Sleeping Habits - a short TLD story

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In the old world, I worried too much about the quality of my bed and how comfortably I slept in it. Pillow? Not too soft, not too stiff. Mattress? Not too flat or rigid, not too tall or plushy. If my skeleton was to suffer any more after that failure of a dive in the London Olympics, I might as well retire and teach toddlers how to swim. Covers? Beyond the satin sheets, whatever the weather required. I'm not 100% picky. Only 90% picky.

Correction. I *wasn't* picky. Now? My first night I slept in a car, wind and wolves howling outside. Barely warm enough to make it to dawn. Ever since I found a crappy bedroll, I sleep anywhere I have to, as long as there is a warm fire nearby. I sleep on cave floors, wooden floors, snow banks, ice, you name it. I face the warm glow as I close my eyes, something that feels like the city lights of the cities we once knew. Every now and then I find a house that isn't ruined or boarded up, and sleep in a normal bed.

Unfortunately, the worst kind of sleep I get now is in ordinary beds. I walk by framed photographs and mementos as I prepare to rest. I lay down on a cold bed that once belonged to all kinds of people from every walk of life. Sometimes I fall asleep exhausted, while other times I stare at the photographs by the nightstand, picturing myself in their lives, before they froze to death or got eaten by wildlife. Those nights just won't end. The unnatural aurora kicks in occasionally, mocking me for trying to imagine a louder, living world. In its stead, eerie silence broken up by electrical hums, the corpse of our techology reanimated like a contemporary Frankenstein's monster.

A few nights ago, I slept in the town of Milton. All the dwellings were filled with useful gear but, in my search for a place to rest, the biggest house was off limits, according to the old woman that aimed her rifle through her window. The second biggest would have to do. It took me a while to navigate the broken floorboards and scattered toys. On the upper floor, I discovered a double bed next to a crib. The last few rays of the setting sun guided me to my new bed. I passed by the crib nervously, even though only a doll and a toy now sit in it. As usual, I look at the photograph of a happy couple with a newborn. All three of them hugged together and smiling, the Milton Basin filling the background. As I try to imagine living that life here, in Great Bear, I hope, against all odds, the entire family is safe, somewhere, somehow. I dream as I sleep, for the first time in over 127 days.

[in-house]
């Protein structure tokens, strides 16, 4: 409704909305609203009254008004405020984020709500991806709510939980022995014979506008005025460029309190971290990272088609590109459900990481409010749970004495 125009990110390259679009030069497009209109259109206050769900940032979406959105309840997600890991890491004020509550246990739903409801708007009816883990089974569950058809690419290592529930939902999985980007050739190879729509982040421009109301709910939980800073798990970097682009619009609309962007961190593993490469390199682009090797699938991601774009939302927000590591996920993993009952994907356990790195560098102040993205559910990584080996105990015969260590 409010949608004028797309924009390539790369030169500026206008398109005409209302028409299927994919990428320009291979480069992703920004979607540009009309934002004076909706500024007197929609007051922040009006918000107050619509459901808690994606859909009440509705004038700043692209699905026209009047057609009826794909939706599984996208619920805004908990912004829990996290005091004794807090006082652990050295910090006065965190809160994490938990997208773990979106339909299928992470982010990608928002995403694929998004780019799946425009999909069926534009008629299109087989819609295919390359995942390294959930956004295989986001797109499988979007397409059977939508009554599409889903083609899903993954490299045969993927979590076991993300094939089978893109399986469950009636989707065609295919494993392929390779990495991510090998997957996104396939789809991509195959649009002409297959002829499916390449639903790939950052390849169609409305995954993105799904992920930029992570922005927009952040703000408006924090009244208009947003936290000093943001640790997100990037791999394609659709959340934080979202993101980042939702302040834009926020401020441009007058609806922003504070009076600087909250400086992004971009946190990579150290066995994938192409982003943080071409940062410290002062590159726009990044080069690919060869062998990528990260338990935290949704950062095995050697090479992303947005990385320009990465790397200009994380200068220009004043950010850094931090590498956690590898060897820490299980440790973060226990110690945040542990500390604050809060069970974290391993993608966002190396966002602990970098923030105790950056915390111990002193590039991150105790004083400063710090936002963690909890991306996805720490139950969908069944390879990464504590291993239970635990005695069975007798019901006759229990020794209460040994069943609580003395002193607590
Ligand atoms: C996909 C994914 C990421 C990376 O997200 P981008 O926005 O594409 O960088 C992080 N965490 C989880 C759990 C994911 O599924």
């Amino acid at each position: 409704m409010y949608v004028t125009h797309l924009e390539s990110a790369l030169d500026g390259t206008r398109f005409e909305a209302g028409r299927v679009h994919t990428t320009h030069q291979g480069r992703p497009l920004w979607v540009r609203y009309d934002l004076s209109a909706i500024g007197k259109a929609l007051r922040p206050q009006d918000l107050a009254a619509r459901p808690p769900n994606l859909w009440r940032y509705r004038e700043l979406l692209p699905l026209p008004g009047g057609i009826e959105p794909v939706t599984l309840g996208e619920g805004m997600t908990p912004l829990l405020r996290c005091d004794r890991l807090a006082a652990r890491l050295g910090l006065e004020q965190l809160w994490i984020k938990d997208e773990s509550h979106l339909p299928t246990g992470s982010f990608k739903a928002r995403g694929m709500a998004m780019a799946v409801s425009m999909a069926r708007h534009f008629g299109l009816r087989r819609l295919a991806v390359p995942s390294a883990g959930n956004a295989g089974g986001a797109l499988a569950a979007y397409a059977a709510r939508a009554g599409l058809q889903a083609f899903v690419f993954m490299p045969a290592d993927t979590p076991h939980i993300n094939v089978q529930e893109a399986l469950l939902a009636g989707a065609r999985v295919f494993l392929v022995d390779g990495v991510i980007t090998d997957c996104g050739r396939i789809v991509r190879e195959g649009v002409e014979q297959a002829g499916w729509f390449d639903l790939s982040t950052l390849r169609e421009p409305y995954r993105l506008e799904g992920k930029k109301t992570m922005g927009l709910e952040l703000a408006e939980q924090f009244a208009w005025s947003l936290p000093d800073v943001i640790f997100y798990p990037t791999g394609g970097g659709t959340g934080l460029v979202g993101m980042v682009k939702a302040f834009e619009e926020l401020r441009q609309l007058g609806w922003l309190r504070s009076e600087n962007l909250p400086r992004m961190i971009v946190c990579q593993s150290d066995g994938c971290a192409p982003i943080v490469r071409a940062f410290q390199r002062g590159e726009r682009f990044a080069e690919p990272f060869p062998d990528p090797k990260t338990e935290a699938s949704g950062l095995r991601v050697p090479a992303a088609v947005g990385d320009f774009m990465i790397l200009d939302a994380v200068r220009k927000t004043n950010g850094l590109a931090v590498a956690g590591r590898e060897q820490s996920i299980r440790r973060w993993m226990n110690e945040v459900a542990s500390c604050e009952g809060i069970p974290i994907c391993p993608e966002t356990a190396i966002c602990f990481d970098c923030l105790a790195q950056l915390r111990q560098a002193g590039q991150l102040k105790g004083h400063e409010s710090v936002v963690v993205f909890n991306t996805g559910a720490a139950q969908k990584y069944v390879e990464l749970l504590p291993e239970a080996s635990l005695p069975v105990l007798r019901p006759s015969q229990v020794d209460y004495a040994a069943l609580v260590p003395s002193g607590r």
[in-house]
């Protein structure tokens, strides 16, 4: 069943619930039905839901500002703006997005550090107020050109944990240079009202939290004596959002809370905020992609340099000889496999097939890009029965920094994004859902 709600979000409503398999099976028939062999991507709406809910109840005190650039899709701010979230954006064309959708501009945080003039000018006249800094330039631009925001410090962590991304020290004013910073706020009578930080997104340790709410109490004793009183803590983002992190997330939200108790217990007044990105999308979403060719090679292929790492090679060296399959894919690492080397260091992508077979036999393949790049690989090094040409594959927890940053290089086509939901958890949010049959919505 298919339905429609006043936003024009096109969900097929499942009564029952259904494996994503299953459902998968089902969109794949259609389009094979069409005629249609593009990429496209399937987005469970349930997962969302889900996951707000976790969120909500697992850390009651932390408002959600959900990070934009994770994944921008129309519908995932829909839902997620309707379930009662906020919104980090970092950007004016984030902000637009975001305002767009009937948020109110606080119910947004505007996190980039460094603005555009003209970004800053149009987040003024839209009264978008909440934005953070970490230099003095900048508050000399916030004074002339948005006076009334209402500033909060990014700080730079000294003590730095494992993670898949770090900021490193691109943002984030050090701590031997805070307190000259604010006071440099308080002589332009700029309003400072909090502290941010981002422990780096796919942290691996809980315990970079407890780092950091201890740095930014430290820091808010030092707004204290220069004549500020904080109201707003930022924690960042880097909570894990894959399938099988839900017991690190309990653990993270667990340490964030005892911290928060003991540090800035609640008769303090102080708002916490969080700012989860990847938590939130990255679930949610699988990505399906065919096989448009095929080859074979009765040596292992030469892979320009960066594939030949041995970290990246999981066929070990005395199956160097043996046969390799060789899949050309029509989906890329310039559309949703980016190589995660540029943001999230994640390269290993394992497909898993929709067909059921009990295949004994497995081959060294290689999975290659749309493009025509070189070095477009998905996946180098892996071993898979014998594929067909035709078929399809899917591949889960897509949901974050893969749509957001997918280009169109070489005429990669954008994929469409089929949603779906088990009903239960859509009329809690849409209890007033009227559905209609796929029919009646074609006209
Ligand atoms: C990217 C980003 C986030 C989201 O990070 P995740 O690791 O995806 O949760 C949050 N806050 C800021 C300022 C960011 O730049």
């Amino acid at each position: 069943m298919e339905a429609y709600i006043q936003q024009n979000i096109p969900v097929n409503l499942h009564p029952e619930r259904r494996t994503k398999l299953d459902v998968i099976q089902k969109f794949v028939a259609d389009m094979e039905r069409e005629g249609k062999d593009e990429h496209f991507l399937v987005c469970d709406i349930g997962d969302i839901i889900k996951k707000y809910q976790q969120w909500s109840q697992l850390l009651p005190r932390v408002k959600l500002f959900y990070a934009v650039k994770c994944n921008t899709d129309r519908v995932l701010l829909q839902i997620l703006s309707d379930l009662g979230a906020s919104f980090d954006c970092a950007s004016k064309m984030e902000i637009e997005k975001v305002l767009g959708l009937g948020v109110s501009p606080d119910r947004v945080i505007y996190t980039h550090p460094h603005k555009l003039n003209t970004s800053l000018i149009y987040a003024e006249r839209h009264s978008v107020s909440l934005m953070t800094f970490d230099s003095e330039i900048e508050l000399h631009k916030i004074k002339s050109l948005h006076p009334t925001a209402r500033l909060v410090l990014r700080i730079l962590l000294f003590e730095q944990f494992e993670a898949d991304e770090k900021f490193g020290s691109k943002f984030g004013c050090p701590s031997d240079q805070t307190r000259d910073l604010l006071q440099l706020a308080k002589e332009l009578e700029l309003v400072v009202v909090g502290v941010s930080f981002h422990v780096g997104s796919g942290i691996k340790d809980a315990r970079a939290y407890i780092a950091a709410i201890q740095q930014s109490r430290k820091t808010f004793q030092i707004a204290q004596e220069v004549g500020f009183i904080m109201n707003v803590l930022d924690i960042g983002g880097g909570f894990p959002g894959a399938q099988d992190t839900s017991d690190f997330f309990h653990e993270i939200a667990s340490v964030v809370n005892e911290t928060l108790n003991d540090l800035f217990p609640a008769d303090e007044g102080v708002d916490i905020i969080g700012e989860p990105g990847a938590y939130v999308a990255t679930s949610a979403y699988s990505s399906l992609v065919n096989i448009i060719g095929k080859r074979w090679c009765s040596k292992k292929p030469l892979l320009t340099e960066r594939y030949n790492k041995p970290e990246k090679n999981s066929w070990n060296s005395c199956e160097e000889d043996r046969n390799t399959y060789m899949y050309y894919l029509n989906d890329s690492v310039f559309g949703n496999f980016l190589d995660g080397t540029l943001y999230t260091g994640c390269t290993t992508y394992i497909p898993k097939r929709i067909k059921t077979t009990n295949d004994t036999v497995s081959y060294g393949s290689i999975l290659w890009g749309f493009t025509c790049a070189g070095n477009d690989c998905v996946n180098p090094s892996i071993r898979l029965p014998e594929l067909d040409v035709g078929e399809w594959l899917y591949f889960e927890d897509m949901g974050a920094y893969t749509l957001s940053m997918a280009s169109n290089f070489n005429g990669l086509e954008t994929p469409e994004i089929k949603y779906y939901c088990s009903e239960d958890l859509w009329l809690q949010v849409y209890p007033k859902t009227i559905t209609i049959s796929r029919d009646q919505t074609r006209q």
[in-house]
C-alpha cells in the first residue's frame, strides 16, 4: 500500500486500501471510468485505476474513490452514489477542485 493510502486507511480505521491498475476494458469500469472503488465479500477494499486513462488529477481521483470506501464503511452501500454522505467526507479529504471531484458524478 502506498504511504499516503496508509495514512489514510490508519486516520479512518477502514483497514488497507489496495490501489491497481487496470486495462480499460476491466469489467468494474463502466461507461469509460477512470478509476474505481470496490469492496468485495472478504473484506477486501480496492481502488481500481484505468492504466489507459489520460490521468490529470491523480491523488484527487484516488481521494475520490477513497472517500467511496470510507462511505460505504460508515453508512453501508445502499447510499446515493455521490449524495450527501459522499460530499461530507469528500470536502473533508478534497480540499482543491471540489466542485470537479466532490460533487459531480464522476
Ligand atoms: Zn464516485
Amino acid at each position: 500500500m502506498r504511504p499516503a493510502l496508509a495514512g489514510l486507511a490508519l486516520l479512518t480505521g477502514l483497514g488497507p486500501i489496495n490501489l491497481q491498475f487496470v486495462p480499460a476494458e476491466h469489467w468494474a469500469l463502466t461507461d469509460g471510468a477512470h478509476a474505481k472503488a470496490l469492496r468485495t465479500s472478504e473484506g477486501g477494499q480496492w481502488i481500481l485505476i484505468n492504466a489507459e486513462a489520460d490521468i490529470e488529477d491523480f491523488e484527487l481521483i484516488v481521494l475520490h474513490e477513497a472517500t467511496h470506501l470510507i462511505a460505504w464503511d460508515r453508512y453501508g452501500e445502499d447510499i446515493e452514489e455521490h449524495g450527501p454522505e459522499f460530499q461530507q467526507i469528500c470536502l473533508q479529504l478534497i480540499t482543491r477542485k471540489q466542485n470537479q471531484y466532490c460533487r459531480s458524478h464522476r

In the morning, bright, natural sunlight fills the room. Something catches my eye after breakfast. Behind the photograph, a piece of paper sticks out, hidden between it and the frame. The scribbles I could barely make out, but I could make out the phrases "too late", "won't survive otherwise", "faster if we run" and "I'll be waiting by the gas station if you come to your senses -Josh" I didn't understand until I looked at the crib again. The doll was facing down. Except that isn't a doll. 

I ran out, nearly falling down the stairs. I tried to lie to myself, saying that no one could or would do that. I was dehydrated and hungry before eating that can of tomato soup for breakfast. I could only keep it down long enough to fall to my knees, unable to move as I let it out.

"How far will you go to survive this Quiet Apocalypse?" We've already gone too far before it started. Perhaps we deserve Nature's punishment. 

I no longer care where I sleep because I never sleep.

At least the aurora is awake with me.


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On 4/8/2021 at 12:22 AM, Sherlock Holmes 18 said:

Is the baby dead? Damn, that's the last thing I want to hear in the world😠


But you know the drill. The more I read, the more I say, "Where's the sequel?" 

Oh man, my heart can't take it to write a sequel 😆 In the longer unedited version, I mention how the dad ran away after the first aurora ended and everyone was going crazy without power, after begging the mom to leave their adopted son behind because they were never going to survive fighting wolves and blizzards AND tending to the newborn. Because they're both terrible people, they did the unthinkable. As I imagine it, one of the escaped prisoners separated them as he tried to kill them, somewhere between the Prison transport bus and the Orca Gas Station in Milton. They are probably alive somewhere. The only thing that keeps them up at night is how they're alone, not abandoning their child. And the protagonist (the Olympic diver) goes from being picky about sleep to being so scarred she can't sleep at all. 

There you go. The next one will be a comedy, I swear to God 😋

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